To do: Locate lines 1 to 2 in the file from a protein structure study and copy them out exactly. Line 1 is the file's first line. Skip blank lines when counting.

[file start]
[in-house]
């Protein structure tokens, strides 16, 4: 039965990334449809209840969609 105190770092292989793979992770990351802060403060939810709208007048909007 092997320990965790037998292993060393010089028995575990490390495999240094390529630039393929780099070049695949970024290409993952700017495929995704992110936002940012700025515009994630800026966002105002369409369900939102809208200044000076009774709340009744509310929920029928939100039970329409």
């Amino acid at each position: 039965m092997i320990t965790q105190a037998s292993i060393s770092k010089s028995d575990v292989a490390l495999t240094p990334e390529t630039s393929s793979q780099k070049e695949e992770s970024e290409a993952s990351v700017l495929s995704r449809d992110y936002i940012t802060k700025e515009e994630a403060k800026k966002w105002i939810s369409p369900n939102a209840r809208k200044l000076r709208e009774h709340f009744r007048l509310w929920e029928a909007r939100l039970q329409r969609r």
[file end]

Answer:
[in-house]
């Protein structure tokens, strides 16, 4: 039965990334449809209840969609 105190770092292989793979992770990351802060403060939810709208007048909007 092997320990965790037998292993060393010089028995575990490390495999240094390529630039393929780099070049695949970024290409993952700017495929995704992110936002940012700025515009994630800026966002105002369409369900939102809208200044000076009774709340009744509310929920029928939100039970329409």